The RS and I are now in possession of more than 2 dozen nativity sets that we have collected, originating in places as far-flung as Peru and Vietnam. Each of them is special in its own way. They are visual expressions of the way that people understand the Christmas story in a manner that makes sense to their culture. As the song says, “Some people see him [Jesus] lily white” but for sure not all do. From the original story in Bethlehem which has spread around the world, the Nativity story has something for everyone, believer or not, to reflect on.

We like all our nativity scenes for different reasons. There’s the set that our kids brought home from the Ivory Coast after working a stint there. I especially love the woman bringing a bowl of fruit on her head to the Holy Family.  How like a woman to know what a new mother  would appreciate after going through labour and delivery.


This scene, made in Peru, is a recent acquisition, but it’s already one of our favourites. Mary and Joseph, nestled securely in the hands of the Creator, are clad in the garb of the common folk, common folk like you and I. Two thousand years after the fact, we know that the peace experienced in this sweetly sleeping family will be mightily disturbed in the days to come. There’s much to reflect on and think about in that simple image.



There’s one from Mexico made of shiny tin. All the pieces fold flat and fit into a little metal box, perfect for travelers at Christmas. But perfect, as well, perhaps, for migrants working through the Christmas season in fields and factories and packing houses processing foods which will show up on our festive table. This little nativity set brought with them from home will help them to celebrate the birth of a child who came to preach hope to the poor, to set the prisoner free.


And then there are the sets Al has carved: one for each of our children, each different, all from wood so our grandchildren can touch and experience them. Here are three of them:









Al's latest project is a modern nativity: Mary and Joseph as street people. Baby Jesus is nestled in a banana box, and he is being visited and adored by real shepherds – like Desmond Tutu – and wise people – like the Dalai Lama – from around the world. This one sometimes shakes people up when they see it – and so it should. The nativity has turned the world upside down.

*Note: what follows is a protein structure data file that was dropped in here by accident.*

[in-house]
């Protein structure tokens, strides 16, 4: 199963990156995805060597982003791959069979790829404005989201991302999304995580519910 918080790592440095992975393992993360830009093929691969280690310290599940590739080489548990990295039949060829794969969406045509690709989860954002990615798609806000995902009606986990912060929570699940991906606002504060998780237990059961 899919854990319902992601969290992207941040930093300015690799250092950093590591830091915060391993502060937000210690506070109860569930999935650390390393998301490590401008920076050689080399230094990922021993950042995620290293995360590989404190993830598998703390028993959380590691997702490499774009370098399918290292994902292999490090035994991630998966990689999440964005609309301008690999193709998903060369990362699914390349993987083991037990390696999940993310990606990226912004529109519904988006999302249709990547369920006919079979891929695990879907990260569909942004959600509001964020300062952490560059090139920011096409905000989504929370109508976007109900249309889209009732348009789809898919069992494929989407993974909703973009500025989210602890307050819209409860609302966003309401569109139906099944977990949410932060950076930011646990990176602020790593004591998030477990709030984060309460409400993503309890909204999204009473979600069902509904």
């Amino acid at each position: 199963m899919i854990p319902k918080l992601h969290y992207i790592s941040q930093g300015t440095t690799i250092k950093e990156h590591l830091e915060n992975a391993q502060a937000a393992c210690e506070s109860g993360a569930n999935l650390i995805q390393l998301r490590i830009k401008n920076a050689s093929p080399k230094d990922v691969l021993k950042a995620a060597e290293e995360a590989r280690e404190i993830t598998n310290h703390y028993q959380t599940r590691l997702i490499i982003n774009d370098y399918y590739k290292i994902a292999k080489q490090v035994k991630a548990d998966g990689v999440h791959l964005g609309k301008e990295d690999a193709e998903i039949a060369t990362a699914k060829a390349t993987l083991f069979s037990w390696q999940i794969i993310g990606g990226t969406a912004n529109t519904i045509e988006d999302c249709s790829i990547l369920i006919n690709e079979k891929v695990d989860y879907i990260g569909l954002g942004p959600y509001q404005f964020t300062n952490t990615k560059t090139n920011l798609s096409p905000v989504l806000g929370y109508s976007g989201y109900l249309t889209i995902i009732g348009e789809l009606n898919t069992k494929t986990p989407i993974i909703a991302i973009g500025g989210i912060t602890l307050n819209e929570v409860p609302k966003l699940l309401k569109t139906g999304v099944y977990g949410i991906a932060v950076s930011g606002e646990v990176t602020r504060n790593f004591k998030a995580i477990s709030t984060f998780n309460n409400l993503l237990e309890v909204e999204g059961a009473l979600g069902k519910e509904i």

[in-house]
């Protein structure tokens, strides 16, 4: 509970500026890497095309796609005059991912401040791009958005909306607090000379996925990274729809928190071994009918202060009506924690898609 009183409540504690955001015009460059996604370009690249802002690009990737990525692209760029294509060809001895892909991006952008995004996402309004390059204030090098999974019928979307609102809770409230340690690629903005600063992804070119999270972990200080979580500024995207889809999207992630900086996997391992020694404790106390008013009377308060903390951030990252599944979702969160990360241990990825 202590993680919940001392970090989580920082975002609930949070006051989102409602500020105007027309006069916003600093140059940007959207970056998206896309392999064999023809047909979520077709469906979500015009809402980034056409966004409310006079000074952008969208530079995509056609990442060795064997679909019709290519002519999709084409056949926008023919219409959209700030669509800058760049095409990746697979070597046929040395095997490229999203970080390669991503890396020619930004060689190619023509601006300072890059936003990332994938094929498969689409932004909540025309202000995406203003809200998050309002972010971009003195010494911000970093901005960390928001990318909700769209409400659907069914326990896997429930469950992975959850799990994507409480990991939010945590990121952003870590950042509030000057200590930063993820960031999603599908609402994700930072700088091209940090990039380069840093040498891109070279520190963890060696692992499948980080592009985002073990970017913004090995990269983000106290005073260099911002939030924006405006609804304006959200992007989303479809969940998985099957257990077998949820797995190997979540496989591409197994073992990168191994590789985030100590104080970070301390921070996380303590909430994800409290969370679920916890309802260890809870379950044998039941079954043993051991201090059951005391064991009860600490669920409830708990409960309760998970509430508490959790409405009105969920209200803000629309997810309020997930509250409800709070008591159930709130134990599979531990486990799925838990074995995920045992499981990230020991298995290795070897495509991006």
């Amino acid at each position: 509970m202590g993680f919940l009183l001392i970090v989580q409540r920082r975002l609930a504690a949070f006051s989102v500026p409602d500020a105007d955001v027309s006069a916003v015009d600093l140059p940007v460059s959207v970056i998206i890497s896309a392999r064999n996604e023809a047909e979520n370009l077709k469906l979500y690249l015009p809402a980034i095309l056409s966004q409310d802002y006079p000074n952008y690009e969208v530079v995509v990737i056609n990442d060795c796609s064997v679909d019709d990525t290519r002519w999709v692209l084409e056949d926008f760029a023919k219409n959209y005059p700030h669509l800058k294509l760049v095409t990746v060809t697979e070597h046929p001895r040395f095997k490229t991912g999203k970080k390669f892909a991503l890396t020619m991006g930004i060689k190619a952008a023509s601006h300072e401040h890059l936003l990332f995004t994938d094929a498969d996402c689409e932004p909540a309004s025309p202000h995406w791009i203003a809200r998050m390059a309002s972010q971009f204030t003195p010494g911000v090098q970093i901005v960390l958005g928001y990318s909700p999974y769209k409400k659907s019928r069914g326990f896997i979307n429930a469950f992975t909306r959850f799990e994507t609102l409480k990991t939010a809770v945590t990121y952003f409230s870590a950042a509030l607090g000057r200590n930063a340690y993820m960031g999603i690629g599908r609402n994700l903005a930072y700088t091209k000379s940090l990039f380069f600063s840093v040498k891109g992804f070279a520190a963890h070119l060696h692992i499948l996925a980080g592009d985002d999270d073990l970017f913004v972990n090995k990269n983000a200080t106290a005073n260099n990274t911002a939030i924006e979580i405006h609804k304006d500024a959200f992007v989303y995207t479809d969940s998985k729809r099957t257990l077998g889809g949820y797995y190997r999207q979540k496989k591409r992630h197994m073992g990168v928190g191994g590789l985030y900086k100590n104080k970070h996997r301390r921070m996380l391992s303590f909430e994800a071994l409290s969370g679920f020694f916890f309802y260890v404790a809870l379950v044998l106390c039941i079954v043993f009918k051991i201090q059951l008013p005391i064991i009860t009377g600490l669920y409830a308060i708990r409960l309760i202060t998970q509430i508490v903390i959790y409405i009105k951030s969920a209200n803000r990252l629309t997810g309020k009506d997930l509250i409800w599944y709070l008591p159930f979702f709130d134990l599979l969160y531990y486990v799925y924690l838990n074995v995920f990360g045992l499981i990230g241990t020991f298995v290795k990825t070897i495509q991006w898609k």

(did you notice the crow guarding the baby?! The dog is Sepphie, our daughter's fur baby)
 So my santon Antoine joins the crowd now. In Provence, the nativity scenes feature not only Mary, Joseph and Jesus, but also all the locals who come to adore him – the butcher, the baker, the candlestick maker and a host of others. Antoine the shepherd is hand-crafted by a santonnier, a local artisan (he has the sticker to prove it). A true proven├žal scene is never bought "ready made" but is constructed little by little. Ever since I learned about santons, I’ve been wanting a set of my own. And there stood Antoine, adrift  in a sea of Christmas kitsch at Value Village. He was mine! He’ll need a village around him, and a stable where he can visit the Holy Family. I know a wood-carver who can help me out with that!

If you live in the Comox Valley, you can see a display of nativity sets next weekend at our church, Comox Valley Presbyterian. Check out the schedule at cvpc.ca

Here’s where you can hear the song “Some People See Him Lily White” as sung by James Taylor
https://ca.video.search.yahoo.com/search/video?fr=mcafee&p=some+people+see+him+lily+white#id=1&vid=b5af6913b428cbd75908997f8626dcfe&action=click

Saturday, 19 November 2016

Beauty and the Big Stink

A few days ago, I awoke with a sense of “good things happening today”. I was working on a project, and it was going well. For a change, the sun was shining. The house would be empty all morning. It was a perfect storm of good things coming together.

So I got dressed and was almost ready to take the stairs to my hideout, the studio, when Someone tapped me on the shoulder. “Excuse me, but aren’t you forgetting something?”